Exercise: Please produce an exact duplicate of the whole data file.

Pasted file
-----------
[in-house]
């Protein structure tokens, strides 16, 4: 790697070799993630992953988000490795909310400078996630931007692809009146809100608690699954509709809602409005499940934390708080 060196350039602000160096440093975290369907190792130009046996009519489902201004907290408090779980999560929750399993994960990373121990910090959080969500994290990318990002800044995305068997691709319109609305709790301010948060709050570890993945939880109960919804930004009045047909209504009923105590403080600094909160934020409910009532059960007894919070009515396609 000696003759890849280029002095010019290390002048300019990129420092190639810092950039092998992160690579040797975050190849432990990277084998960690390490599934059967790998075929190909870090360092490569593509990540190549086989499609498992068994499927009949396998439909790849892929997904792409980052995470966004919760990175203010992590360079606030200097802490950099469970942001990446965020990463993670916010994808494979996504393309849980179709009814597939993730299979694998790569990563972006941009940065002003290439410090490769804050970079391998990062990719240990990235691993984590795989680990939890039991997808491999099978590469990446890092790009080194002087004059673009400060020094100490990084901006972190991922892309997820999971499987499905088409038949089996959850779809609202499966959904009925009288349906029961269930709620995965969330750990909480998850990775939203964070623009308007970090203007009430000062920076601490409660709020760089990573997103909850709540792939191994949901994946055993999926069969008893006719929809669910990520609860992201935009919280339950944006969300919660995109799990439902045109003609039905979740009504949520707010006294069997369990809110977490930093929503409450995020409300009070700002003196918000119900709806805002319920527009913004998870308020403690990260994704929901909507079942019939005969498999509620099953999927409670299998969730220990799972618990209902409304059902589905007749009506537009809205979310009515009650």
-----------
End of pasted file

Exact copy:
[in-house]
């Protein structure tokens, strides 16, 4: 790697070799993630992953988000490795909310400078996630931007692809009146809100608690699954509709809602409005499940934390708080 060196350039602000160096440093975290369907190792130009046996009519489902201004907290408090779980999560929750399993994960990373121990910090959080969500994290990318990002800044995305068997691709319109609305709790301010948060709050570890993945939880109960919804930004009045047909209504009923105590403080600094909160934020409910009532059960007894919070009515396609 000696003759890849280029002095010019290390002048300019990129420092190639810092950039092998992160690579040797975050190849432990990277084998960690390490599934059967790998075929190909870090360092490569593509990540190549086989499609498992068994499927009949396998439909790849892929997904792409980052995470966004919760990175203010992590360079606030200097802490950099469970942001990446965020990463993670916010994808494979996504393309849980179709009814597939993730299979694998790569990563972006941009940065002003290439410090490769804050970079391998990062990719240990990235691993984590795989680990939890039991997808491999099978590469990446890092790009080194002087004059673009400060020094100490990084901006972190991922892309997820999971499987499905088409038949089996959850779809609202499966959904009925009288349906029961269930709620995965969330750990909480998850990775939203964070623009308007970090203007009430000062920076601490409660709020760089990573997103909850709540792939191994949901994946055993999926069969008893006719929809669910990520609860992201935009919280339950944006969300919660995109799990439902045109003609039905979740009504949520707010006294069997369990809110977490930093929503409450995020409300009070700002003196918000119900709806805002319920527009913004998870308020403690990260994704929901909507079942019939005969498999509620099953999927409670299998969730220990799972618990209902409304059902589905007749009506537009809205979310009515009650």